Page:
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Face ID rivals on Android? Apple’s Phil Schiller says ‘they all stink’

December 11th, 2017 at 8:51 AM
Android vs. iPhone X

Face ID is the future of authentication, at least on the iPhone, starting with the iPhone X. But the TrueDepth camera is likely coming to other Apple products in the near future, including iPads and MacBooks. Many people will say that Apple did not invent facial recognition and the iPhone X isn’t the only device that can do it. We’ve had face unlock on Android for years, and Microsoft unveiled its own face recognition system for Windows computers. But are they really any good?

The iPhone X’s Face ID is above and beyond what’s available on Android. Apple’s marketing guru Phil Schiller did not mince words when comparing other face unlock solutions found on existing smartphones to the iPhone X’s Face ID. “They all stink,” he said in an interview with Dutch site Bright.

Face ID is one of the new iPhone features that shows Apple is still a leader in the industry. “Ultimately what we are doing is making privacy security even easier,” Schiller said. He explained that competing products that do offer facial recognition support do not work in all the ways Face ID does.

They don’t work in all the ways we need Face ID to work. We’re very aware that through the years the simple thing, this Home button, that started as the way you click to get to the Home screen, grew into doing so many things for us. We added Touch ID, it took you to the multitasking screen, paged Siri, activated Apple Pay. All through this one mechanical button.”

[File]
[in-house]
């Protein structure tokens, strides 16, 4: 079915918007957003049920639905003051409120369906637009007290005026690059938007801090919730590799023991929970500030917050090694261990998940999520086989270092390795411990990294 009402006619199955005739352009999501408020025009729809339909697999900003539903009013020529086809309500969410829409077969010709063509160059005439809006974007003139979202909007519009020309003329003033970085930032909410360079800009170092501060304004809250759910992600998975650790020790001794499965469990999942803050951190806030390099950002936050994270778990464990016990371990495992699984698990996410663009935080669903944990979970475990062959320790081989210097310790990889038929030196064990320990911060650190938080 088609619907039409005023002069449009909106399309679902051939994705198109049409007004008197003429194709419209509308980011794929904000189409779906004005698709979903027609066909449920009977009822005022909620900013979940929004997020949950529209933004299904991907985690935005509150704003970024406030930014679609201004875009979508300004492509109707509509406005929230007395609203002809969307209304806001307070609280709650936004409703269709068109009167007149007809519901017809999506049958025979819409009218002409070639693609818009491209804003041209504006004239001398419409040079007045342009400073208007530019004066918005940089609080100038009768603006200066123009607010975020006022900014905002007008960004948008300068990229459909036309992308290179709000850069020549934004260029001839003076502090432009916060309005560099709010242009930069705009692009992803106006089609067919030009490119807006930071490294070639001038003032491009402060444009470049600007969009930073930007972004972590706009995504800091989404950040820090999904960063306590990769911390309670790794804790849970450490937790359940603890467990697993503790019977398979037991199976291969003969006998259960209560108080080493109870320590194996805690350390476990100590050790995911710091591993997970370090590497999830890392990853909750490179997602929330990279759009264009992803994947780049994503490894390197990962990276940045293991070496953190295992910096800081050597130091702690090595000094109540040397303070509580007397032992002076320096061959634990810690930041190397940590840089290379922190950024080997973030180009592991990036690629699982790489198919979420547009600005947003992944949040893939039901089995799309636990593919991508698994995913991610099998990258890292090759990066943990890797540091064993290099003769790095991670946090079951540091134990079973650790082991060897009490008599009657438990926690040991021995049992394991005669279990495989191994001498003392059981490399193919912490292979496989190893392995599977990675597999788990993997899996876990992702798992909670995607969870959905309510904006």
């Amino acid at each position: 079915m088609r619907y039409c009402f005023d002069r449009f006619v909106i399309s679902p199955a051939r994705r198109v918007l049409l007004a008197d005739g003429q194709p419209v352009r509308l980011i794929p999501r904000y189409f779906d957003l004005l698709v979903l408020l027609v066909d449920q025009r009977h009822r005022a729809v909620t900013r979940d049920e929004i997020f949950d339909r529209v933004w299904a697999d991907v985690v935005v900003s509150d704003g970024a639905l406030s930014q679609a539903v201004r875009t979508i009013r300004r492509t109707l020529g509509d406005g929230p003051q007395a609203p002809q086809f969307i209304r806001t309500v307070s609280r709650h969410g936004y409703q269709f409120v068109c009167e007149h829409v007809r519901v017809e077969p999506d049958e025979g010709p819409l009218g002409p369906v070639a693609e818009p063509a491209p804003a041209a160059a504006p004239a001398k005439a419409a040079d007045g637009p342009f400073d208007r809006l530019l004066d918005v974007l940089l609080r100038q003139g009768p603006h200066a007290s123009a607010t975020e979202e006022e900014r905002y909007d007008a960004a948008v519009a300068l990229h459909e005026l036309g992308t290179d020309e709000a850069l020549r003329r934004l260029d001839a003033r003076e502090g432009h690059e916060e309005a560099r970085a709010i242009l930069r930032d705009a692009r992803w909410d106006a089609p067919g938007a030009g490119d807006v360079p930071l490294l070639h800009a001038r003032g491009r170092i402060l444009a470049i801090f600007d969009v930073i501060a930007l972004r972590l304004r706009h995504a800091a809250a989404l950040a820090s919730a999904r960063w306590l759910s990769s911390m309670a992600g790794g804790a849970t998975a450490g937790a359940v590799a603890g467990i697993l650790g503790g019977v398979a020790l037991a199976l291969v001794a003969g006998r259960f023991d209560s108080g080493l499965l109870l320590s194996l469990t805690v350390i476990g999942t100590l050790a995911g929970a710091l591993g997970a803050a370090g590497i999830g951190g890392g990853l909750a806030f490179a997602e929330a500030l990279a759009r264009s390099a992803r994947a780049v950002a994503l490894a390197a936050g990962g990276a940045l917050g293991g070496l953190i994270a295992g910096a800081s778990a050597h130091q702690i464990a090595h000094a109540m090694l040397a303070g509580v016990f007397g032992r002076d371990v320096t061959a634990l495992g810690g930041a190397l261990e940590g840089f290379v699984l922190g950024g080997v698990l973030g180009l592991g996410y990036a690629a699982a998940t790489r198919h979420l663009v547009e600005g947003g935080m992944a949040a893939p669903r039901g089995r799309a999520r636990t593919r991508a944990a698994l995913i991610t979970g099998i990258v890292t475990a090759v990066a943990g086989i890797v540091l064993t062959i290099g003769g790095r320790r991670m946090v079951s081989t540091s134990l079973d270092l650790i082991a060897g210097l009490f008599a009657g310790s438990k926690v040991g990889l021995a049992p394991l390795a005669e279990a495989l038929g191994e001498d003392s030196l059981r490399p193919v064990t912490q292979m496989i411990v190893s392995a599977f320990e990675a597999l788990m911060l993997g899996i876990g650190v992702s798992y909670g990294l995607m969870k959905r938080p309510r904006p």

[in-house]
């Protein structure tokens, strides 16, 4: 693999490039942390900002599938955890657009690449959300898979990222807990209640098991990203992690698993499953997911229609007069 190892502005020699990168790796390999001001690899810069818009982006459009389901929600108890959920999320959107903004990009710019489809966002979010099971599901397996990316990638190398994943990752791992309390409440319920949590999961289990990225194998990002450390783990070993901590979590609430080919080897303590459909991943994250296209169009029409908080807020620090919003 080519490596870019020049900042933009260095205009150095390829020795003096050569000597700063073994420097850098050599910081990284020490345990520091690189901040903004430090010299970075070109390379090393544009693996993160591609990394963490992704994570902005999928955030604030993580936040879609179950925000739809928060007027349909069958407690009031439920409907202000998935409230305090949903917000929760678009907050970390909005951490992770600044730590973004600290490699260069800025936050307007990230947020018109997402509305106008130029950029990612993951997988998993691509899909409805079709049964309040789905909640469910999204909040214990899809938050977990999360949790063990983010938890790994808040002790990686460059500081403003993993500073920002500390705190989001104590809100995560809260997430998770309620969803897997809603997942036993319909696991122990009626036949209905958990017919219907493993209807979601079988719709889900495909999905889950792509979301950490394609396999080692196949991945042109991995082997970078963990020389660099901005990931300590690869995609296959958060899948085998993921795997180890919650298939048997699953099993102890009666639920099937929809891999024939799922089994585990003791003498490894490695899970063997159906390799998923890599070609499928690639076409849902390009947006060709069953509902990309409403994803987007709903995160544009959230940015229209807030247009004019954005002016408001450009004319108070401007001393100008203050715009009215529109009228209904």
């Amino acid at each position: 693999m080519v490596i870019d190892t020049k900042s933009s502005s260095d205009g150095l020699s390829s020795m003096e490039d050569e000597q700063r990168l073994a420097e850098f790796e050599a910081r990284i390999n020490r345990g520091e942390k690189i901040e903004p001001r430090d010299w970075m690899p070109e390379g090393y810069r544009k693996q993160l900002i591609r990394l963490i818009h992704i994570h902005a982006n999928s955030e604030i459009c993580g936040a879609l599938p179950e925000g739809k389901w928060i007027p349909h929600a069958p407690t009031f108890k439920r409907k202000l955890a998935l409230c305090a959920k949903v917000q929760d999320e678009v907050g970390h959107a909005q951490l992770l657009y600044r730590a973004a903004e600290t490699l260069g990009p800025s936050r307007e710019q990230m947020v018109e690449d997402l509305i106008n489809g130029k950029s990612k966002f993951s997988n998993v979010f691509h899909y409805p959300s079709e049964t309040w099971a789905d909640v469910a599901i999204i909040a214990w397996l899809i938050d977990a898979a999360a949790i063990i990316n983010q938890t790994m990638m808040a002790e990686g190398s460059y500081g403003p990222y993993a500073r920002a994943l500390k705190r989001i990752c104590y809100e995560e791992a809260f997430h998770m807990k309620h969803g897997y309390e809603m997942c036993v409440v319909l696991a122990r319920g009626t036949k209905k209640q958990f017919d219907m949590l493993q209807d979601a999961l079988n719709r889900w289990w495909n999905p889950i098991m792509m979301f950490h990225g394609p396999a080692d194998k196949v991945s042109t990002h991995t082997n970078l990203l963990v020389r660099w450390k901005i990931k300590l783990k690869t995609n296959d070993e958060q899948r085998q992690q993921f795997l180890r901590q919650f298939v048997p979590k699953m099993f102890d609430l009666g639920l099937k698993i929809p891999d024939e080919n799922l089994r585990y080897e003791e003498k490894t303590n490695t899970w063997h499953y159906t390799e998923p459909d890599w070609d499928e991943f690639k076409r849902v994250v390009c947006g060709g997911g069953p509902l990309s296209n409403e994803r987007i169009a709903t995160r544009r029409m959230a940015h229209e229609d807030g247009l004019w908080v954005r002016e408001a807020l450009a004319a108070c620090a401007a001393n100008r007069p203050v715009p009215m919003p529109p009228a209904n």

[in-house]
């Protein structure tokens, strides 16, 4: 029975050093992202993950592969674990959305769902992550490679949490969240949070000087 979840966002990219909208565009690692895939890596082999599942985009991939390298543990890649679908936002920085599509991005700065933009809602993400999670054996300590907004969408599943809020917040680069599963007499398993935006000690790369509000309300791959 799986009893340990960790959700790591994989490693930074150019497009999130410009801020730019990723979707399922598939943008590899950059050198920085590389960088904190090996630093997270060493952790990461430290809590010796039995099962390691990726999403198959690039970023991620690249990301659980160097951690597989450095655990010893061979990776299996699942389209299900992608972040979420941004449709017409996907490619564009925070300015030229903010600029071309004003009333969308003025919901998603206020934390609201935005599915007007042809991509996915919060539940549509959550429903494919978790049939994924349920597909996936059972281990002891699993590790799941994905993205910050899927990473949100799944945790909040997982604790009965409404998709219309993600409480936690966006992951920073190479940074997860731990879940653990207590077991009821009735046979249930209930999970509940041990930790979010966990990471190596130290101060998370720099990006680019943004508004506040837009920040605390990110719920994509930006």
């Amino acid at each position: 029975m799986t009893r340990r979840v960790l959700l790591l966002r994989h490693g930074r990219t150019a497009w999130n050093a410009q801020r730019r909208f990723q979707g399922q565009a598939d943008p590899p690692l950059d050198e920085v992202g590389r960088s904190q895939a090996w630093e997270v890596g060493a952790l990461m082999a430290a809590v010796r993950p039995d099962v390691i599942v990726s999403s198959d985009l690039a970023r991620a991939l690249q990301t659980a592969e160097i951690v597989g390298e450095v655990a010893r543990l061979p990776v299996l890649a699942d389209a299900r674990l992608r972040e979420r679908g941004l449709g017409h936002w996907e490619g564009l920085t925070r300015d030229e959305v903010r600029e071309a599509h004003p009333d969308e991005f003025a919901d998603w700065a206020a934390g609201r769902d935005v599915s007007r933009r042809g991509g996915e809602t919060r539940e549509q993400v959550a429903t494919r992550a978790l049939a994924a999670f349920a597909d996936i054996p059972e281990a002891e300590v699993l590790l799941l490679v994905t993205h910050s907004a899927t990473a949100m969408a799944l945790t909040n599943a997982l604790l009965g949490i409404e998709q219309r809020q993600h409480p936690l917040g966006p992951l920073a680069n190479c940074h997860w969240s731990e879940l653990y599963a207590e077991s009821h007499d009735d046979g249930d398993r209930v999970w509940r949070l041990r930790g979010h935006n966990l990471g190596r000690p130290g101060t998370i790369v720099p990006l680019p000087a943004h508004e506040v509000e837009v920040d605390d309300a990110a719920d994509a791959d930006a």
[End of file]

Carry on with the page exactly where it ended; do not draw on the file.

So for Face ID we needed the best way we know of to enable us to easily unlock our device with our face, in a protected way with the Secure Enclave, and support all these other things. We had to solve all of that. Other things that people have tried with face haven’t been anything like that. Face ID is a very unique implementation.

Now that the iPhone X is out, Android rivals are expected to copy Apple’s Face ID solution — but it’ll take a while until we see devices featuring front-facing 3D facial recognition cameras. The Galaxy S9, which launches soon, won’t be one of them.

Face ID is more secure and reliable than Touch ID, but it can be hacked with carefully created masks. And some children can unlock phones belonging to their parents or siblings, too. Comparatively, face unlock on Android can be hacked with simple photos, which is why it can’t be used to authenticate mobile payments.

Chris Smith started writing about gadgets as a hobby, and before he knew it he was sharing his views on tech stuff with readers around the world. Whenever he's not writing about gadgets he miserably fails to stay away from them, although he desperately tries. But that's not necessarily a bad thing.

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